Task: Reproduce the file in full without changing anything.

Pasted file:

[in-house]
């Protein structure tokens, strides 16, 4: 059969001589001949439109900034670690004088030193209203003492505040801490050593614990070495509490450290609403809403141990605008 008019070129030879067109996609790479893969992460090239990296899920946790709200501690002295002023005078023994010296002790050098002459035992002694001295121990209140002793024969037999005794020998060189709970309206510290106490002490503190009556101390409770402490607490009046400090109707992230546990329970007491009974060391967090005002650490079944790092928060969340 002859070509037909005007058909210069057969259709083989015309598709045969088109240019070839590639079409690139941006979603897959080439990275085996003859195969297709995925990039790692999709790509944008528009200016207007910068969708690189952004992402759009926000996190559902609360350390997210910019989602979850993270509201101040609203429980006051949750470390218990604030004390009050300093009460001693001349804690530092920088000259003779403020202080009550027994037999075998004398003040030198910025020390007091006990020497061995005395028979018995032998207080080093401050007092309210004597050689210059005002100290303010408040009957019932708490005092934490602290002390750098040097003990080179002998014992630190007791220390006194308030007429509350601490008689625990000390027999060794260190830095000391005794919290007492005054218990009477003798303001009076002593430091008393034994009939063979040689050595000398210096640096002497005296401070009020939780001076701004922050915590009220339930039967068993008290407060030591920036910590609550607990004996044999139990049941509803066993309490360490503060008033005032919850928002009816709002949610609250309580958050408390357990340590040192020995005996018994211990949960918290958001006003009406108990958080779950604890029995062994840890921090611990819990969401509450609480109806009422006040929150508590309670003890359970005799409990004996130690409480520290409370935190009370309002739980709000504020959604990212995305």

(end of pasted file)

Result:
[in-house]
């Protein structure tokens, strides 16, 4: 059969001589001949439109900034670690004088030193209203003492505040801490050593614990070495509490450290609403809403141990605008 008019070129030879067109996609790479893969992460090239990296899920946790709200501690002295002023005078023994010296002790050098002459035992002694001295121990209140002793024969037999005794020998060189709970309206510290106490002490503190009556101390409770402490607490009046400090109707992230546990329970007491009974060391967090005002650490079944790092928060969340 002859070509037909005007058909210069057969259709083989015309598709045969088109240019070839590639079409690139941006979603897959080439990275085996003859195969297709995925990039790692999709790509944008528009200016207007910068969708690189952004992402759009926000996190559902609360350390997210910019989602979850993270509201101040609203429980006051949750470390218990604030004390009050300093009460001693001349804690530092920088000259003779403020202080009550027994037999075998004398003040030198910025020390007091006990020497061995005395028979018995032998207080080093401050007092309210004597050689210059005002100290303010408040009957019932708490005092934490602290002390750098040097003990080179002998014992630190007791220390006194308030007429509350601490008689625990000390027999060794260190830095000391005794919290007492005054218990009477003798303001009076002593430091008393034994009939063979040689050595000398210096640096002497005296401070009020939780001076701004922050915590009220339930039967068993008290407060030591920036910590609550607990004996044999139990049941509803066993309490360490503060008033005032919850928002009816709002949610609250309580958050408390357990340590040192020995005996018994211990949960918290958001006003009406108990958080779950604890029995062994840890921090611990819990969401509450609480109806009422006040929150508590309670003890359970005799409990004996130690409480520290409370935190009370309002739980709000504020959604990212995305």